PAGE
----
What It Takes to Be a Great Director
Let’s crack open my handy-dandy notebook and look at some tips I’ve written down from other filmmakers on what it takes to be a great director.
So, I have this notebook. Actually, I have several notebooks. In these notebooks, I’ve written down all of the nuggets of information I’ve received over the years on filmmaking and being a director. Some come from classes that I’ve taken, others are from conferences or talks that I’ve attended or seen. Then there are some that I’ve received first-hand or witnessed on set. I thought I would crack open these pages and share with you the top tips I’ve received over the years on what it takes to be a great director. Image of Johnathan Paul’s Notebooks and Collection of Notes.
Listen to your mother — and Spielberg, too.
One of the best pieces of advice I’ve ever been given is that you can do anything you put my mind to and that you should always dream and dream big. This nugget of advice didn’t come from some famous director or professor. This came from my mother. It was repeated with regularity from a very early age. Dreams take hold of us and they motive us to our ultimate goal, but you have to be open to hear and see what that dream is.
Steven Spielberg said in a great speech, “When you have a dream, it doesn’t always come screaming in your face. Many times it whispers.”
He is absolutely right. When I was a kid, I would play with my action figures and recreate sequences from films that I had watched. I would lay down on the ground and shut one eye so I could focus on the scene. Little did I know that my dream was quietly whispering to me,…”Hey, you should do this film thing.” It took me a long time to listen to that dream, but since the day that I left my corporate job and came back to film, I haven’t worked a day since. Dream. And dream big. Here’s that Spielberg speech I mentioned earlier.
Try your best to watch everything you can.
Spielberg once said in an interview that he watches every single summer blockbuster that comes out at the local theater near his home. This is also a trait that I’ve found in many of the successful filmmakers that I’ve been able to meet and hear speeches from.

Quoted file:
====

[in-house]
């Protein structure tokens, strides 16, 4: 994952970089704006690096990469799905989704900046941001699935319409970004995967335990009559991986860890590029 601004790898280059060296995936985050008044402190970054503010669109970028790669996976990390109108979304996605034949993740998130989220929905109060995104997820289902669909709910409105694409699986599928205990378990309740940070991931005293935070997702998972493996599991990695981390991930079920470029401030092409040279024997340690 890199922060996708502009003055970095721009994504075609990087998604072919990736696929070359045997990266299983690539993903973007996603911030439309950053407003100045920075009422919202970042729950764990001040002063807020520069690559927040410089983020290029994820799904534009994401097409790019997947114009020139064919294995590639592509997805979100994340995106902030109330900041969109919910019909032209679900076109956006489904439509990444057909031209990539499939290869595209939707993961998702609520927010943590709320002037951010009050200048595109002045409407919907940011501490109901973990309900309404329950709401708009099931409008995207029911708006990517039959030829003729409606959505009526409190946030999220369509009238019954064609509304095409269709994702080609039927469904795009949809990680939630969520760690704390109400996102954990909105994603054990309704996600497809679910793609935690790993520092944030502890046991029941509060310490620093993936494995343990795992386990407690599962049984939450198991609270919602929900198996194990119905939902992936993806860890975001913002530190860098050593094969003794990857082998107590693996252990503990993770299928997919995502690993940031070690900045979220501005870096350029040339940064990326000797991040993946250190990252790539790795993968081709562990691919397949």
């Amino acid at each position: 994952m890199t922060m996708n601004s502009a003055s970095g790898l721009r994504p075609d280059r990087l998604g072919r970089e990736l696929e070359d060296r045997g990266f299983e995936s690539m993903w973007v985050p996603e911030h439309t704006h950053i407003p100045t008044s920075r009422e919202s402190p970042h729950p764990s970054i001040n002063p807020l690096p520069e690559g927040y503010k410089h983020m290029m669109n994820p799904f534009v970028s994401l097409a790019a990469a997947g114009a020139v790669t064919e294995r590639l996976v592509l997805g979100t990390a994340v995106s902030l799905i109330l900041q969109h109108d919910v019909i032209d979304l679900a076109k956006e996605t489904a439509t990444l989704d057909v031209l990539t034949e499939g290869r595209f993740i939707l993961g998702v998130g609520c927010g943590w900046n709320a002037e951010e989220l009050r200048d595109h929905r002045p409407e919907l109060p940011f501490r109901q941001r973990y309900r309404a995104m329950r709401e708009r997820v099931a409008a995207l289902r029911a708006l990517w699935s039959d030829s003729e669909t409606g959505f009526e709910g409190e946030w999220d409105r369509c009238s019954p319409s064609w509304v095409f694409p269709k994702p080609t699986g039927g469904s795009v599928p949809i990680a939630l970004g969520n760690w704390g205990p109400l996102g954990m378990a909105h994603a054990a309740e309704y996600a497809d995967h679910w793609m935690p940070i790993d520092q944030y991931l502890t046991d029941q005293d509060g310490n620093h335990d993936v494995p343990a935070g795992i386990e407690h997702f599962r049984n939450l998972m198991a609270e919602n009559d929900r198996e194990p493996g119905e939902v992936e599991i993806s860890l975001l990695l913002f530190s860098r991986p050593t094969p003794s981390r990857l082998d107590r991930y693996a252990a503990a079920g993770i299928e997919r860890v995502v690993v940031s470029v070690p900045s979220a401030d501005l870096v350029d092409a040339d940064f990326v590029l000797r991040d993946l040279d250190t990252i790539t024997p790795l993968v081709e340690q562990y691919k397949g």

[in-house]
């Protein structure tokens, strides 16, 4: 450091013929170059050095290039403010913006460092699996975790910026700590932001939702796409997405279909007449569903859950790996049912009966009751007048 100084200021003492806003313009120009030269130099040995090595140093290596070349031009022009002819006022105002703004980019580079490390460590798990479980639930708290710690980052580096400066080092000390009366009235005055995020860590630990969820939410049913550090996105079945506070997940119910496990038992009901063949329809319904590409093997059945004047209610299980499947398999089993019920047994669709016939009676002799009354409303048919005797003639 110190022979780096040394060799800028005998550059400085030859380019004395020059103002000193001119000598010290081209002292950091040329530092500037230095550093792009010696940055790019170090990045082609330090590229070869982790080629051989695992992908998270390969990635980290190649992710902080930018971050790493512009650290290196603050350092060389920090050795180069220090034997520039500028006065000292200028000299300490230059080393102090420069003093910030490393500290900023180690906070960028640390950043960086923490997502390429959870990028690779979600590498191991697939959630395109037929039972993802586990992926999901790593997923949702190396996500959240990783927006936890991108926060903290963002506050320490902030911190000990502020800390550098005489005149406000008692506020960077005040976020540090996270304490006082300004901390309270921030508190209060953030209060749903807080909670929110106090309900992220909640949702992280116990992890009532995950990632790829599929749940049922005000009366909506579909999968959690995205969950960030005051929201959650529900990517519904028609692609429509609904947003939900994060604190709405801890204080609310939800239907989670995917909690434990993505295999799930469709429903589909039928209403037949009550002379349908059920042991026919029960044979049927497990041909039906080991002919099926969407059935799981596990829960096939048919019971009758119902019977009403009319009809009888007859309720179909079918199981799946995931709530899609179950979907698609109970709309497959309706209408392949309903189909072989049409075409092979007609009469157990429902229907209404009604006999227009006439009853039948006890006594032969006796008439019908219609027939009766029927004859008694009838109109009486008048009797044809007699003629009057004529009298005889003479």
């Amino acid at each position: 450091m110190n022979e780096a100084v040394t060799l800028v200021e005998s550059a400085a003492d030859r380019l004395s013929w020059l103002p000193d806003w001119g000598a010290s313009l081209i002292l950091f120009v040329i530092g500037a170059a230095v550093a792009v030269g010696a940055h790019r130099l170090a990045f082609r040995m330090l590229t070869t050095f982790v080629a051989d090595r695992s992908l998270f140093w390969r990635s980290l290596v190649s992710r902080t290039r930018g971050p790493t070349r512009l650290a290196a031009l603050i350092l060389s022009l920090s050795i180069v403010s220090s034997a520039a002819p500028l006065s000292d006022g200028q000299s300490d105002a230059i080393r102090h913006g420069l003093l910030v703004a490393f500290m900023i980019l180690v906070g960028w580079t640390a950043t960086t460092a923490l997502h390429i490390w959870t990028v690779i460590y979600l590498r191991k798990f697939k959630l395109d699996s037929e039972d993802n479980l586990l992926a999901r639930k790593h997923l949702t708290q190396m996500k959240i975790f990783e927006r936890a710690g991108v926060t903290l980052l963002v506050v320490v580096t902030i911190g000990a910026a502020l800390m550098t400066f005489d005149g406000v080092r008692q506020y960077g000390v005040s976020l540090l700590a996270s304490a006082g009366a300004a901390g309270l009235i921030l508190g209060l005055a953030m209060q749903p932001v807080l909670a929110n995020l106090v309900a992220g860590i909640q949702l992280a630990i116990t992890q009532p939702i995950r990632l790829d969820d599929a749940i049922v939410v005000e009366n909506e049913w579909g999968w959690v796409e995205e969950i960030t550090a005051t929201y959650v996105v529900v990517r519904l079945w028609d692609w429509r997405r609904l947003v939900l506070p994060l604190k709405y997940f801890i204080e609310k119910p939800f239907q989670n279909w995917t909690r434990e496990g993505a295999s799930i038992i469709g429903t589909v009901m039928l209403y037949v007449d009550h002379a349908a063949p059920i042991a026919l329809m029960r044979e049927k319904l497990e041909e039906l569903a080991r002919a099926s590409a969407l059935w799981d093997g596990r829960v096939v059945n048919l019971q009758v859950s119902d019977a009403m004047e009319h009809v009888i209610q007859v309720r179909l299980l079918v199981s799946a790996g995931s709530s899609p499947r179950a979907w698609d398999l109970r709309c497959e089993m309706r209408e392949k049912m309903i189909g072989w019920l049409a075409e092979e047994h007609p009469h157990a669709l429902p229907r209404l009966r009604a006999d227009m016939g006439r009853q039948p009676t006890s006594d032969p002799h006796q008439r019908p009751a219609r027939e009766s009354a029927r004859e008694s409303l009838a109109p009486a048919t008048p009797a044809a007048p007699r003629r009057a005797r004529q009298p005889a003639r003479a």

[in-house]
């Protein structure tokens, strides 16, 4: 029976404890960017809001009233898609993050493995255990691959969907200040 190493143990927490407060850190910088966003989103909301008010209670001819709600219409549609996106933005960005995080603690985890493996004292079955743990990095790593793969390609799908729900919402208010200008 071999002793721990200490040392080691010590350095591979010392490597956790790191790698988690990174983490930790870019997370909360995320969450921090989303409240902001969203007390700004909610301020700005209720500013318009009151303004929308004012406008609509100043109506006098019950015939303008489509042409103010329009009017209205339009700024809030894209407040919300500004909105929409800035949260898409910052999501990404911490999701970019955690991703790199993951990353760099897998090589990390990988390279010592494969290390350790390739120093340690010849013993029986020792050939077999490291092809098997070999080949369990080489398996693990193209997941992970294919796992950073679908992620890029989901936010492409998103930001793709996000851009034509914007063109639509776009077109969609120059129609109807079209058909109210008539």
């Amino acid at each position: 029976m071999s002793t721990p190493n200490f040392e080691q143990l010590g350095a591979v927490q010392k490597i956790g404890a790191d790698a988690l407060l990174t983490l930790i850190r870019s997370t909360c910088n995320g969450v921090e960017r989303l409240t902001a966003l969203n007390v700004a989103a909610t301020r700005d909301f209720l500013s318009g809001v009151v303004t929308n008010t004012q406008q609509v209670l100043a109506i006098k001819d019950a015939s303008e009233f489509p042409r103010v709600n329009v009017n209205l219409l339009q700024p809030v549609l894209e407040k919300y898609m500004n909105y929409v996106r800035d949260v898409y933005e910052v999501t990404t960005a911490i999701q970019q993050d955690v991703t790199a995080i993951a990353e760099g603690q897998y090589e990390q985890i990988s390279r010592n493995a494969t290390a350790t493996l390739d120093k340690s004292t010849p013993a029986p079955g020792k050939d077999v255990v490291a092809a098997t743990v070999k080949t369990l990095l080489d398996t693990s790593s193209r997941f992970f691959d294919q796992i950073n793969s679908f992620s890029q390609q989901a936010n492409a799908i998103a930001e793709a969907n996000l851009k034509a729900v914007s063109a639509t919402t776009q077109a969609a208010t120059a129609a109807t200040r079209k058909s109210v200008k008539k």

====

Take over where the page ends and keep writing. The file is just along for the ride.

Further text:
For instance, Martin Scorsese has said on several occasions that his entire childhood was basically “the theater and the church.” To this day, he (and a lot of other directors, most notoriously Quentin Tarantino) watches every film that he can get his hands on. In fact, before becoming a director, Tarantino worked in a video store where he famously handwrote a list of his favorite films. Just like a writer will read books constantly, or a painter reviews and studies painting, we as filmmakers and directors need to watch films and pay attention to and learn from the work of others.
Be a leader and communicate.
Image from Lucasfilm
This is a big note that I have in my notebook that came from Academy Award-winning director Barbara Kopple:
Leadership and communication, both of which are highlighted and underlined.
In the talk that she gave, she talked over and over of how the director needs to be the creative leader of the production. But then she said that they should also know how to communicate clearly and effectively to all collaborative parties. I have worked on some films where the director was indecisive and unsure of the production and this resulted in a bad finished product. I’ve also worked on a film where the director didn’t clearly communicate with his crew, which led to rguments and major disagreements.
One thing that I would encourage you to do as a director is learn the terminology of each set of crew members working with you. IMDb has a great glossary of terminology.
Encourage open discussion. Take criticism. Embrace critique.
This next tip runs right parallel with the leadership and communication advice. Do not assume anything as a director. Don’t just assume that every single one of your crew members is onboard with the approach you’re taking. There are some directors that I’ve worked with who said, “I don’t care what they think.” I’m of the mind that this approach is insane and destructive. I’ve been told time and time again… listen to your crew, encourage open discussion. This isn’t a one man show and there are a lot of other great people putting their name on this production.
Also, be willing to take criticism and critique. This is one fault that I’ve seen over the years with a lot of directors and it drives me crazy. In my early years, I was an illustrator and concept artist and no matter if I was in art school or on a job, if I wasn’t getting constructive criticism or critiqued on my work, I was doing something wrong. No one ever does anything perfectly, so be open and willing to take on the suggestions of others.
Understand visual literacy.